During the COVID-19 pandemic, many organizations have implemented various policies and procedures to allow some or all of their workforce to work remotely. Solutions such as virtual desktop and application portals, virtual private network (VPN) access, and Remote Desktop Protocol (RDP) servers can provide access to remote workers and ensure that business operations continue. With malicious actors on the lookout for vulnerable systems that they can exploit, organizations need to take steps to secure these remote solutions.

While brute-force attacks against public-facing RDP endpoints are often being attempted, the significant increase in the amount of RDP endpoints that have been detected on the Internet since the COVID-19 pandemic began has resulted in a subsequent surge of criminal interest and intrusion attempts. If a cybercriminal (or group) can successfully access an organization’s RDP endpoint, they’ll be able to then access the organization’s other systems and confidential data.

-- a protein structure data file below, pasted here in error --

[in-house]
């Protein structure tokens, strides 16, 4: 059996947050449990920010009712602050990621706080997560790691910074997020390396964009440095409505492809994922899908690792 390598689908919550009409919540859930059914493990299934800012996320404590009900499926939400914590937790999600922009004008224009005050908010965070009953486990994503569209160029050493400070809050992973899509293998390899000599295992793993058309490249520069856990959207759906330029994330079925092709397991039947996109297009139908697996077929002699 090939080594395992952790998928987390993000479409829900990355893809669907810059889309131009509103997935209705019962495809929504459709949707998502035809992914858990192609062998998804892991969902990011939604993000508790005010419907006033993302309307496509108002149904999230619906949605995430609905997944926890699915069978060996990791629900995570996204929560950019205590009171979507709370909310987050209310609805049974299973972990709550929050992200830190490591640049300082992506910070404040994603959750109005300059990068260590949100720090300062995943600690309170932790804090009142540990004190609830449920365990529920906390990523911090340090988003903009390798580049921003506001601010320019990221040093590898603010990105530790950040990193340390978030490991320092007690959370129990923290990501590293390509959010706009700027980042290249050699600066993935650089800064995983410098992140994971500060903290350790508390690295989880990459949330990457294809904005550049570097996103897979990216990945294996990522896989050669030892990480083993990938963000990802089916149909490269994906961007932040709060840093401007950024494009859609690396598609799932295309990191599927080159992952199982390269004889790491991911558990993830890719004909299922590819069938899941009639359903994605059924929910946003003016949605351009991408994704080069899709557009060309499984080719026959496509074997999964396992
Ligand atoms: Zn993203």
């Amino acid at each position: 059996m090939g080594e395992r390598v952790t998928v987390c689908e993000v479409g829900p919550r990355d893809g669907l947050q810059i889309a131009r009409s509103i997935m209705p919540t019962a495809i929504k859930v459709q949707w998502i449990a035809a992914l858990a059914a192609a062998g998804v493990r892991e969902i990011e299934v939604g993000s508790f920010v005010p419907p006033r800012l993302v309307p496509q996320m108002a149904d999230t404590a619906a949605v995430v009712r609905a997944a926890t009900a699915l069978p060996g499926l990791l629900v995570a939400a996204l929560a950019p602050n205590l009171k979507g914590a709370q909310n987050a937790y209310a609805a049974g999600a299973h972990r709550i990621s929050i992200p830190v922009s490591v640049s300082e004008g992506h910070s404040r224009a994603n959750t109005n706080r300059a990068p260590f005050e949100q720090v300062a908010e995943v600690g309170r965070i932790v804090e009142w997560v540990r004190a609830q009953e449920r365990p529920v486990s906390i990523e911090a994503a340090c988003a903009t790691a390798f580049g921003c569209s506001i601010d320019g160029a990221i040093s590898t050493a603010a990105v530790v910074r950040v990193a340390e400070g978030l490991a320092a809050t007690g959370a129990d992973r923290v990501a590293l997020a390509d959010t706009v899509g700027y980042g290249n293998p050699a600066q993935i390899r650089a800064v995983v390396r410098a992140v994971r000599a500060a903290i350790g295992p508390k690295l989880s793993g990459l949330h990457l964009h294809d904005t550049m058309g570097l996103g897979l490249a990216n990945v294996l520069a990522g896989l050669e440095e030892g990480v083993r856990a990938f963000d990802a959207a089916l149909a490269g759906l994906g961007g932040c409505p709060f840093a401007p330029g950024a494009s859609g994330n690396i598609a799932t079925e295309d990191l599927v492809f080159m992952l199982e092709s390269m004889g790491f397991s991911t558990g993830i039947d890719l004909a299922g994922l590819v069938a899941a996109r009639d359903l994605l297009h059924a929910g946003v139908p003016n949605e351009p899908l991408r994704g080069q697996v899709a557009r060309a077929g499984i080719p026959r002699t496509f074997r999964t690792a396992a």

Some of the steps that an organization can take to protect their systems from intruders include:

  • Ensure that users are using strong passwords or passphrases
  • Enable Multi-Factor Authentication (MFA) for remote connections (and potentially internal connections, as well)
  • Require a VPN connection to connect to RDP endpoints, rather than having them be facing the public Internet
  • Enable Network Level Authentication (NLA) to ensure that users must provide valid credentials before establishing the RDP session
  • Ensure that available security patches for any systems used for remote access have been applied
  • If RDP is not used, disable the service altogether and block traffic over port 3389 at the perimeter firewall
  • Educate all users on the organization’s security requirements and best practices for connecting remotely
  • Implement security, monitoring, and alerting solutions that can report any strange activity on or originating from RDP endpoints

Safeguarding RDP endpoints against attacks is more critical than ever. Appropriate remediation and mitigation steps will reduce the risk to your organization now and in the future.